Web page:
Those of us working with letters are keeping a sharp lookout for the reception and circulation of letters composed by women – things like annotations, forwarding, copies in handwriting other than the authors’ own, and printed editions of the manuscript originals. Thanks to the seventeenth-century ‘intelligencer’ Samuel Hartlib, who regularly opened and interacted with his friends’ mail, we’ve got lots of examples.
Hartlib and his extensive intellectual network used letter-writing to exchange and amass a body of miscellaneous knowledge that might be used for public as well as private good. Operating an unofficial postal service for his diverse contacts gave Hartlib the opportunity to read many of their letters (with their permission) and make copies for future reference.
The Hartlib Papers reveal that he made several interventions in the letters of Dorothy Moore, a devoutly Protestant Anglo-Irish widow who, along with their mutual friend the Scottish minister John Dury, was a member of Hartlib’s inner circle. While Moore would eventually marry Dury, it was Hartlib who did the most to preserve and disseminate her writings.
All but 1 of Moore’s 52 known letters are amongst Hartlib’s papers. Most are in her own handwriting; she does not seem to have ever dictated to a scribe, but 12 of her letters survive only in copies made by Hartlib and his scribes. We see Hartlib interacting with Moore’s letters on multiple levels: he kept her letters to him, transcribed or instructed his scribes to make copies of her letters to others, corrected the scribal copies (either against the originals or by making what he considered improvements), and arranged delivery of Moore’s original letters.
According to the collaborative ethos of the Hartlib circle, it was no crime to read each other’s mail – even when the contents were by our standards private, as in the following example.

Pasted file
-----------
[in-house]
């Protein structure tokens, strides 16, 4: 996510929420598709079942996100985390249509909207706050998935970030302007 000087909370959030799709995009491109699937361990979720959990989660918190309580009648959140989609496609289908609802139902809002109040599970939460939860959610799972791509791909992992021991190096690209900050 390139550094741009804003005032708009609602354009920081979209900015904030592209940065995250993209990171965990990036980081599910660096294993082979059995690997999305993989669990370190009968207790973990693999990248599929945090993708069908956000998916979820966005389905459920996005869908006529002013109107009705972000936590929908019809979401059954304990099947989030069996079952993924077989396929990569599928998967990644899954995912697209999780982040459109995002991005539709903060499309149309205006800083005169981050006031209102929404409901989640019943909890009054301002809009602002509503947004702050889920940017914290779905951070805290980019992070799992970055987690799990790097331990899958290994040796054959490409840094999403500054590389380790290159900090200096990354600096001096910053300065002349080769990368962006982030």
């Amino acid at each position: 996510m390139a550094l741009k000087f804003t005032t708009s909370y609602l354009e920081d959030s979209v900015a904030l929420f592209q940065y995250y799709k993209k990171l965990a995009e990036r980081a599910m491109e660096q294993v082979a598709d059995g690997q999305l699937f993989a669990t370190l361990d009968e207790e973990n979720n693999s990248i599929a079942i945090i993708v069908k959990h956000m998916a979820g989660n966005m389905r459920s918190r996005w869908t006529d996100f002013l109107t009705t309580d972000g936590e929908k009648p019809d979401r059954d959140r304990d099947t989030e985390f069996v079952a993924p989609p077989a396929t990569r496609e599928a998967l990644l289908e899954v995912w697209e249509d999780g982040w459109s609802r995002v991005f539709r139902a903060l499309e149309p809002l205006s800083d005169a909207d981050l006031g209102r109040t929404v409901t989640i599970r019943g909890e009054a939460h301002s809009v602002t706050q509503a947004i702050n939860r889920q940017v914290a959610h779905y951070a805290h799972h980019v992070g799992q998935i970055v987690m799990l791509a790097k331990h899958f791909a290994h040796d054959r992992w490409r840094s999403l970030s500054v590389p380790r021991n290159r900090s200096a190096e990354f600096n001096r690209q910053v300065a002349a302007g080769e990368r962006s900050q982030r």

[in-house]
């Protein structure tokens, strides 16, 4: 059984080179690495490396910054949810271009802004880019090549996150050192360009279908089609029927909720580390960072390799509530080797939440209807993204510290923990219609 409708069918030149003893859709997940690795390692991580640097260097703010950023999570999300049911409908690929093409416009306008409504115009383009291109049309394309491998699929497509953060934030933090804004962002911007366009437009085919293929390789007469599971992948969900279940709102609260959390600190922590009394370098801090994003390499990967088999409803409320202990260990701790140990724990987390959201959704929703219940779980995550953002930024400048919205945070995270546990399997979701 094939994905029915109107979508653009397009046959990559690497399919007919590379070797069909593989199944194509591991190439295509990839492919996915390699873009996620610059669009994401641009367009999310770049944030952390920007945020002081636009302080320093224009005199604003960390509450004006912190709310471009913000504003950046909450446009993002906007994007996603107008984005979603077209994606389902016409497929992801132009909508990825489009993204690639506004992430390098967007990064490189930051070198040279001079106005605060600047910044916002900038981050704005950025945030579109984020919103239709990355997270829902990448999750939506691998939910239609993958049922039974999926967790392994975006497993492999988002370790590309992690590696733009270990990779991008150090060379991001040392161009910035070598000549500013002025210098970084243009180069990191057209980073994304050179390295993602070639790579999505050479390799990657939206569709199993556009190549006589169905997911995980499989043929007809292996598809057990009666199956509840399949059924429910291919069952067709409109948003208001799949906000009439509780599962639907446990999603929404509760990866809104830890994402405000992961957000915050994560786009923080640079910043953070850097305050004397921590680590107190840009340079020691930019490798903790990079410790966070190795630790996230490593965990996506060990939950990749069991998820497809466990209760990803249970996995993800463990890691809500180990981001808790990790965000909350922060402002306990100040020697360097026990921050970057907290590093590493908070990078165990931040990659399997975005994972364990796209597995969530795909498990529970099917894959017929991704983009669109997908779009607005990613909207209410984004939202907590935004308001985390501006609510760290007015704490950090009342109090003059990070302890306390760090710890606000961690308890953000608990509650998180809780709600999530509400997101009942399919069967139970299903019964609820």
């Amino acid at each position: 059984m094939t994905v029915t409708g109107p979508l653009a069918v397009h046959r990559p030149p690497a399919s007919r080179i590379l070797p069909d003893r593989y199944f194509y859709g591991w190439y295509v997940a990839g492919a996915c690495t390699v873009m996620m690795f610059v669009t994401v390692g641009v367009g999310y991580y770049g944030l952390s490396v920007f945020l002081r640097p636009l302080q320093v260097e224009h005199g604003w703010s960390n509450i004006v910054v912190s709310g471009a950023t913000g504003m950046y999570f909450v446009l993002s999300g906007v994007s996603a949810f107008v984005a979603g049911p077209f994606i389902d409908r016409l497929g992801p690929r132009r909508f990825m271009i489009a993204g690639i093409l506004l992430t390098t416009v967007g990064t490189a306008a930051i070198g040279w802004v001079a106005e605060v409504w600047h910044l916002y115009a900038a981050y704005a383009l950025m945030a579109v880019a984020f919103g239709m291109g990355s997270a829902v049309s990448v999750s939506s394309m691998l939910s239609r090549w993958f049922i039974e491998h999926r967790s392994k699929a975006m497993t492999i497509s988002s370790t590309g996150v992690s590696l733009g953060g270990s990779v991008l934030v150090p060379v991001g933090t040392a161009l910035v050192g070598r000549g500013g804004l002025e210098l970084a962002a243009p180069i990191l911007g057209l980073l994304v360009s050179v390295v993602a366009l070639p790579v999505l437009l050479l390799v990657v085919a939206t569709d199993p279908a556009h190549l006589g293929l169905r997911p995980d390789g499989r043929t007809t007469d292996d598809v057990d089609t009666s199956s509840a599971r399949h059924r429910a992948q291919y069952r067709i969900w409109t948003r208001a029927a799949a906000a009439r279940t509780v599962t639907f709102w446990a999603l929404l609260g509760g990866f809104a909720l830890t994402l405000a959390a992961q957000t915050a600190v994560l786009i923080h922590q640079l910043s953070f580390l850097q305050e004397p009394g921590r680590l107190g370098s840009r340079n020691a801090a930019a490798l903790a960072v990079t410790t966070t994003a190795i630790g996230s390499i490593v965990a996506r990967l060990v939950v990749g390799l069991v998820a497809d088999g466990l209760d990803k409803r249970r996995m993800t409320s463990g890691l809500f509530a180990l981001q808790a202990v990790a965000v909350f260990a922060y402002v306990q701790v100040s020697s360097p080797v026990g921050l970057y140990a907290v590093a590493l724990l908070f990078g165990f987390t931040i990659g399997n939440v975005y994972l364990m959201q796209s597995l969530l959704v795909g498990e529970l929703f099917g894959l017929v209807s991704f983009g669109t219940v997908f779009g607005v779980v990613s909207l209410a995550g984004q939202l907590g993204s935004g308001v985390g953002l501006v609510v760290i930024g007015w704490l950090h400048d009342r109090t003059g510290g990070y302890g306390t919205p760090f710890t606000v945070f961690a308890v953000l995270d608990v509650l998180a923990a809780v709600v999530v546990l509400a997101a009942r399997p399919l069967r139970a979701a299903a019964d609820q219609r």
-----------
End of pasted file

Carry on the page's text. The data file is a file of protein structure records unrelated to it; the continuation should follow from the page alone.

Dorothy Moore in Rotterdam to [Katherine Jones in London], 13/23 January 1645. Scribal copy revised by Hartlib. Hartlib Papers Online 21/7/5A
beyond [m]y intentions and Contrary to my resolutions the Lord hath ordered my stay heere till now; and by that meanes, hath given Mr Dury full opurtunities to discours of our Covenant of friendship, which att last is come to this, that hee speaks soe plaine, as I can noe longer pretend ignorance nor stupiditie […]’
Moore apparently had no problem with Hartlib and his scribes reading the letters she wrote to her kinswoman Katherine Jones, Lady Ranelagh about the halting development of her relationship with Dury. But there was a line and sometimes Hartlib crossed it. When he put one such letter into print without asking Moore’s permission, that was going too far. This was her response (in her own handwriting):
[Dorothy Dury in Rotterdam] to Samuel Hartlib in London, [the week before 12/22 June 1645]. Hartlib Papers Online 3/2/143A
‘Good mr Hartlib
I thought I could never haue receiued from you a iust grownd of quarell; but […] how doe you thincke I am able to beare your printing of that rude indigested paper written to the Lady Ranalaugh? which I profess I had not time to read once over before I sent it: alass! it must needs discredit the matter which might convincingly and powerfully be handled concerning the intention of Christans in maryage: […] I am in zeal of publick hurt hartily angry with you […]’
Moore’s objection to publication is not on the grounds of her letter’s personal content (which Hartlib had anonymised), but its unpolished style, which Moore claimed did not do justice to the wider issues at stake and thus fell short of benefitting the public on whom Hartlib had foisted it.
Hartlib’s various interventions in Moore’s letters furnish several layers of reception in manuscript and print, within and beyond their correspondence network. They reveal Hartlib’s tireless efforts to preserve, modify, and transmit potentially useful information and also how Moore as an author shared his ideals yet sought some control over how her writing was circulated.
Images are from M. Greengrass, M. Leslie, and M. Hannon, ed., The Hartlib Papers, published by HRI Online Publications, Sheffield (2013) [available at http://www.hrionline.ac.uk/hartlib] and are used with permission and thanks.